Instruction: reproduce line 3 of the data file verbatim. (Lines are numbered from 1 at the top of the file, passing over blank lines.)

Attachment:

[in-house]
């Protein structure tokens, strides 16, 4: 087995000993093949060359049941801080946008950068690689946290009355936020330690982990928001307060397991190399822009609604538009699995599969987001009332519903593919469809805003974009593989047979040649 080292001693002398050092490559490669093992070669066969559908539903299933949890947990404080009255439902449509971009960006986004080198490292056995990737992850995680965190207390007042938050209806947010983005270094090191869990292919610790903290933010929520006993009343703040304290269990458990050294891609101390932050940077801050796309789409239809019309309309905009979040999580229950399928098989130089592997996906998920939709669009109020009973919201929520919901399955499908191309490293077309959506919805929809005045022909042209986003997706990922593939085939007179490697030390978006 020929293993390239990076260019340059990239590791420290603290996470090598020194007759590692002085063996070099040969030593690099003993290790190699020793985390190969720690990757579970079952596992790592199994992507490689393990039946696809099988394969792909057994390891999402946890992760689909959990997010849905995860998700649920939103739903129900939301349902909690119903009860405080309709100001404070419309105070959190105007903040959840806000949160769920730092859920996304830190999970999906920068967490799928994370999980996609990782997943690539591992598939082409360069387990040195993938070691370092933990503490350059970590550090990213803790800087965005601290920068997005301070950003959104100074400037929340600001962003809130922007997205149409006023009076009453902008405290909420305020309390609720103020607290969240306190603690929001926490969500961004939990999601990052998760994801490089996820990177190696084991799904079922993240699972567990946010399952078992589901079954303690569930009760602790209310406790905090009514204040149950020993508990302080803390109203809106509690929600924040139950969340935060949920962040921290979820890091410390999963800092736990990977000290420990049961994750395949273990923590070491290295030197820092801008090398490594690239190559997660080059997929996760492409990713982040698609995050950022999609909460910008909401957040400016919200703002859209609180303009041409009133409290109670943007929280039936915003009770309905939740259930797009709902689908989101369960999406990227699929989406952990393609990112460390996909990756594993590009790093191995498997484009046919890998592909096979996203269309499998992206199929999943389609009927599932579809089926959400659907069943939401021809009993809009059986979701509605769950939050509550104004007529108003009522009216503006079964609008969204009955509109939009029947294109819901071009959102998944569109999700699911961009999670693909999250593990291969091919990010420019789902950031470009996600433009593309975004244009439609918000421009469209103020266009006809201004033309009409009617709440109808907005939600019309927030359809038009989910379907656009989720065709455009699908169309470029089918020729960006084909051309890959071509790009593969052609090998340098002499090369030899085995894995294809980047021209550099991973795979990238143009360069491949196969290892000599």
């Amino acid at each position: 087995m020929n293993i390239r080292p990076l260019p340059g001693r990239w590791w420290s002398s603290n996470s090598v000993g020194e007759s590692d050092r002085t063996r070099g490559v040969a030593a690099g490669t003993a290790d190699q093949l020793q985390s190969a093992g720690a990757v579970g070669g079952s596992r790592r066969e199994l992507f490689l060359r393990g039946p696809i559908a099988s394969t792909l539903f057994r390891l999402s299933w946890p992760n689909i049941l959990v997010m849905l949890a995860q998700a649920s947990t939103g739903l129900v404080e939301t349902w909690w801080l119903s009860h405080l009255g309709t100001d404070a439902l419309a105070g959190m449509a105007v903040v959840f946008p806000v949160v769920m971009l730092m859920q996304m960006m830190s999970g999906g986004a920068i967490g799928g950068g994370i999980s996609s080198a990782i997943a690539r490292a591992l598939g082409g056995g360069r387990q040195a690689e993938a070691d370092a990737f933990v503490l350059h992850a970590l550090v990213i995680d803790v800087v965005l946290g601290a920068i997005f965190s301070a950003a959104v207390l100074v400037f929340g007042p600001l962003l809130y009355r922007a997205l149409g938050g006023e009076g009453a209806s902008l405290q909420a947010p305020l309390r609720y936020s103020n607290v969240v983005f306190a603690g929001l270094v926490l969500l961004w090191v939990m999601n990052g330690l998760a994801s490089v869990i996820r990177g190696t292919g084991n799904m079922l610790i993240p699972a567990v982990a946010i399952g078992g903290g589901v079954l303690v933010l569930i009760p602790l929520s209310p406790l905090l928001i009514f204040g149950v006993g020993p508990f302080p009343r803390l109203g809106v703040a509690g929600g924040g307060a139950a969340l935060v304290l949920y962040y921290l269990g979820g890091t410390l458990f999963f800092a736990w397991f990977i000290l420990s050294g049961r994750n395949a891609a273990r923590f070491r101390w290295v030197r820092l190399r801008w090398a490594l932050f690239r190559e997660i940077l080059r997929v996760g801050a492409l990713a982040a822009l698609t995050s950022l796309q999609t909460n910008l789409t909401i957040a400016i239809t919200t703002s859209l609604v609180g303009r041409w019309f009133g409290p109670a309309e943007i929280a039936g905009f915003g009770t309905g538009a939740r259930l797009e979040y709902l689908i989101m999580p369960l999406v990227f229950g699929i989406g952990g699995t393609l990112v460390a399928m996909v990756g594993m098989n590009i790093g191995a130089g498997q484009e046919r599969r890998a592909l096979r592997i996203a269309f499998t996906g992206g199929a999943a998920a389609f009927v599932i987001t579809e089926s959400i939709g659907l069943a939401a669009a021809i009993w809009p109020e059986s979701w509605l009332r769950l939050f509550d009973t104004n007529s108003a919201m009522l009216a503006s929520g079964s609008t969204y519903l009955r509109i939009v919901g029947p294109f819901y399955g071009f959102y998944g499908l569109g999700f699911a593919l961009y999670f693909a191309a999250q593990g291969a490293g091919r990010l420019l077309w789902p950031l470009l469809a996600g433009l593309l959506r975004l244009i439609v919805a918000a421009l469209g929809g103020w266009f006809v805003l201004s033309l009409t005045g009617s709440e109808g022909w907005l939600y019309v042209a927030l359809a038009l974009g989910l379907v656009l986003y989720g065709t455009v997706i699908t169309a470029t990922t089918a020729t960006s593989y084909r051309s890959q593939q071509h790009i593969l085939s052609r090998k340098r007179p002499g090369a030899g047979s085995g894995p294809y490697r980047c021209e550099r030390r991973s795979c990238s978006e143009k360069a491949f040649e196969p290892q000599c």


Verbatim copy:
């Amino acid at each position: 087995m020929n293993i390239r080292p990076l260019p340059g001693r990239w590791w420290s002398s603290n996470s090598v000993g020194e007759s590692d050092r002085t063996r070099g490559v040969a030593a690099g490669t003993a290790d190699q093949l020793q985390s190969a093992g720690a990757v579970g070669g079952s596992r790592r066969e199994l992507f490689l060359r393990g039946p696809i559908a099988s394969t792909l539903f057994r390891l999402s299933w946890p992760n689909i049941l959990v997010m849905l949890a995860q998700a649920s947990t939103g739903l129900v404080e939301t349902w909690w801080l119903s009860h405080l009255g309709t100001d404070a439902l419309a105070g959190m449509a105007v903040v959840f946008p806000v949160v769920m971009l730092m859920q996304m960006m830190s999970g999906g986004a920068i967490g799928g950068g994370i999980s996609s080198a990782i997943a690539r490292a591992l598939g082409g056995g360069r387990q040195a690689e993938a070691d370092a990737f933990v503490l350059h992850a970590l550090v990213i995680d803790v800087v965005l946290g601290a920068i997005f965190s301070a950003a959104v207390l100074v400037f929340g007042p600001l962003l809130y009355r922007a997205l149409g938050g006023e009076g009453a209806s902008l405290q909420a947010p305020l309390r609720y936020s103020n607290v969240v983005f306190a603690g929001l270094v926490l969500l961004w090191v939990m999601n990052g330690l998760a994801s490089v869990i996820r990177g190696t292919g084991n799904m079922l610790i993240p699972a567990v982990a946010i399952g078992g903290g589901v079954l303690v933010l569930i009760p602790l929520s209310p406790l905090l928001i009514f204040g149950v006993g020993p508990f302080p009343r803390l109203g809106v703040a509690g929600g924040g307060a139950a969340l935060v304290l949920y962040y921290l269990g979820g890091t410390l458990f999963f800092a736990w397991f990977i000290l420990s050294g049961r994750n395949a891609a273990r923590f070491r101390w290295v030197r820092l190399r801008w090398a490594l932050f690239r190559e997660i940077l080059r997929v996760g801050a492409l990713a982040a822009l698609t995050s950022l796309q999609t909460n910008l789409t909401i957040a400016i239809t919200t703002s859209l609604v609180g303009r041409w019309f009133g409290p109670a309309e943007i929280a039936g905009f915003g009770t309905g538009a939740r259930l797009e979040y709902l689908i989101m999580p369960l999406v990227f229950g699929i989406g952990g699995t393609l990112v460390a399928m996909v990756g594993m098989n590009i790093g191995a130089g498997q484009e046919r599969r890998a592909l096979r592997i996203a269309f499998t996906g992206g199929a999943a998920a389609f009927v599932i987001t579809e089926s959400i939709g659907l069943a939401a669009a021809i009993w809009p109020e059986s979701w509605l009332r769950l939050f509550d009973t104004n007529s108003a919201m009522l009216a503006s929520g079964s609008t969204y519903l009955r509109i939009v919901g029947p294109f819901y399955g071009f959102y998944g499908l569109g999700f699911a593919l961009y999670f693909a191309a999250q593990g291969a490293g091919r990010l420019l077309w789902p950031l470009l469809a996600g433009l593309l959506r975004l244009i439609v919805a918000a421009l469209g929809g103020w266009f006809v805003l201004s033309l009409t005045g009617s709440e109808g022909w907005l939600y019309v042209a927030l359809a038009l974009g989910l379907v656009l986003y989720g065709t455009v997706i699908t169309a470029t990922t089918a020729t960006s593989y084909r051309s890959q593939q071509h790009i593969l085939s052609r090998k340098r007179p002499g090369a030899g047979s085995g894995p294809y490697r980047c021209e550099r030390r991973s795979c990238s978006e143009k360069a491949f040649e196969p290892q000599c």